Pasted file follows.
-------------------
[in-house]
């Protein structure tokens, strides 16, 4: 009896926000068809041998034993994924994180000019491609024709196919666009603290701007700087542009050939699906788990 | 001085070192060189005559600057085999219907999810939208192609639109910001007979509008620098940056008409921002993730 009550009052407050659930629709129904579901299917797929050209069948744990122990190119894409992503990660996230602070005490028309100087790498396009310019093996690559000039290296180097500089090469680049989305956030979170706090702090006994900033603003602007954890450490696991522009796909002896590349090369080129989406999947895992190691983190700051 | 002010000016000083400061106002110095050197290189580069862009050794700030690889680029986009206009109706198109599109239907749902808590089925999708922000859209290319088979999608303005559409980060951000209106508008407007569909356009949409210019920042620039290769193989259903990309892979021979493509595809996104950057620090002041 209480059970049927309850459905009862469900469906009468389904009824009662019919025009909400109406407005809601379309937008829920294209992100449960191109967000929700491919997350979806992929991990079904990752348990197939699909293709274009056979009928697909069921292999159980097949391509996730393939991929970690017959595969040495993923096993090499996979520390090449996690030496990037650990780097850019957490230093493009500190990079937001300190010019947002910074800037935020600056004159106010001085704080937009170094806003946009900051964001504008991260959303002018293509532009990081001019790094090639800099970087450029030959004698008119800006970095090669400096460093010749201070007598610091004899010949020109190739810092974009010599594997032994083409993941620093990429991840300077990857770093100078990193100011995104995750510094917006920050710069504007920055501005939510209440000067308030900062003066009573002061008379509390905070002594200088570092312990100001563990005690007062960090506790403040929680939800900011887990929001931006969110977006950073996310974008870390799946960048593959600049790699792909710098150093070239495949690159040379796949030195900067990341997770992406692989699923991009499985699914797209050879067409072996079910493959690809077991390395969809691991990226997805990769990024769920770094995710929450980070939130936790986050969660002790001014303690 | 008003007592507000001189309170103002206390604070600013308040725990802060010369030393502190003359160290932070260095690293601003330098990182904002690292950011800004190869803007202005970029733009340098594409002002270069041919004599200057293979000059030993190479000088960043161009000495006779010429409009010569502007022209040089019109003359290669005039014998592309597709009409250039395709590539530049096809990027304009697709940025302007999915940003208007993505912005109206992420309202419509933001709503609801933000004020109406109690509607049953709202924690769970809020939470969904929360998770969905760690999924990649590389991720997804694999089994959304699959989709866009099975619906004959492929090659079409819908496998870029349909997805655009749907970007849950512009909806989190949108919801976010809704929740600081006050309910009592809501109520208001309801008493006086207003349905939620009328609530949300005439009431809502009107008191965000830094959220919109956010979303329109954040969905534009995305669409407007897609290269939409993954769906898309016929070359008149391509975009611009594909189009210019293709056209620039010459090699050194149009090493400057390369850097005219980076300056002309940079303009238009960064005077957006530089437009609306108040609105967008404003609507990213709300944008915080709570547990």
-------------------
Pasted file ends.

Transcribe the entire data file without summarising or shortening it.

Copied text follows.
[in-house]
């Protein structure tokens, strides 16, 4: 009896926000068809041998034993994924994180000019491609024709196919666009603290701007700087542009050939699906788990 | 001085070192060189005559600057085999219907999810939208192609639109910001007979509008620098940056008409921002993730 009550009052407050659930629709129904579901299917797929050209069948744990122990190119894409992503990660996230602070005490028309100087790498396009310019093996690559000039290296180097500089090469680049989305956030979170706090702090006994900033603003602007954890450490696991522009796909002896590349090369080129989406999947895992190691983190700051 | 002010000016000083400061106002110095050197290189580069862009050794700030690889680029986009206009109706198109599109239907749902808590089925999708922000859209290319088979999608303005559409980060951000209106508008407007569909356009949409210019920042620039290769193989259903990309892979021979493509595809996104950057620090002041 209480059970049927309850459905009862469900469906009468389904009824009662019919025009909400109406407005809601379309937008829920294209992100449960191109967000929700491919997350979806992929991990079904990752348990197939699909293709274009056979009928697909069921292999159980097949391509996730393939991929970690017959595969040495993923096993090499996979520390090449996690030496990037650990780097850019957490230093493009500190990079937001300190010019947002910074800037935020600056004159106010001085704080937009170094806003946009900051964001504008991260959303002018293509532009990081001019790094090639800099970087450029030959004698008119800006970095090669400096460093010749201070007598610091004899010949020109190739810092974009010599594997032994083409993941620093990429991840300077990857770093100078990193100011995104995750510094917006920050710069504007920055501005939510209440000067308030900062003066009573002061008379509390905070002594200088570092312990100001563990005690007062960090506790403040929680939800900011887990929001931006969110977006950073996310974008870390799946960048593959600049790699792909710098150093070239495949690159040379796949030195900067990341997770992406692989699923991009499985699914797209050879067409072996079910493959690809077991390395969809691991990226997805990769990024769920770094995710929450980070939130936790986050969660002790001014303690 | 008003007592507000001189309170103002206390604070600013308040725990802060010369030393502190003359160290932070260095690293601003330098990182904002690292950011800004190869803007202005970029733009340098594409002002270069041919004599200057293979000059030993190479000088960043161009000495006779010429409009010569502007022209040089019109003359290669005039014998592309597709009409250039395709590539530049096809990027304009697709940025302007999915940003208007993505912005109206992420309202419509933001709503609801933000004020109406109690509607049953709202924690769970809020939470969904929360998770969905760690999924990649590389991720997804694999089994959304699959989709866009099975619906004959492929090659079409819908496998870029349909997805655009749907970007849950512009909806989190949108919801976010809704929740600081006050309910009592809501109520208001309801008493006086207003349905939620009328609530949300005439009431809502009107008191965000830094959220919109956010979303329109954040969905534009995305669409407007897609290269939409993954769906898309016929070359008149391509975009611009594909189009210019293709056209620039010459090699050194149009090493400057390369850097005219980076300056002309940079303009238009960064005077957006530089437009609306108040609105967008404003609507990213709300944008915080709570547990």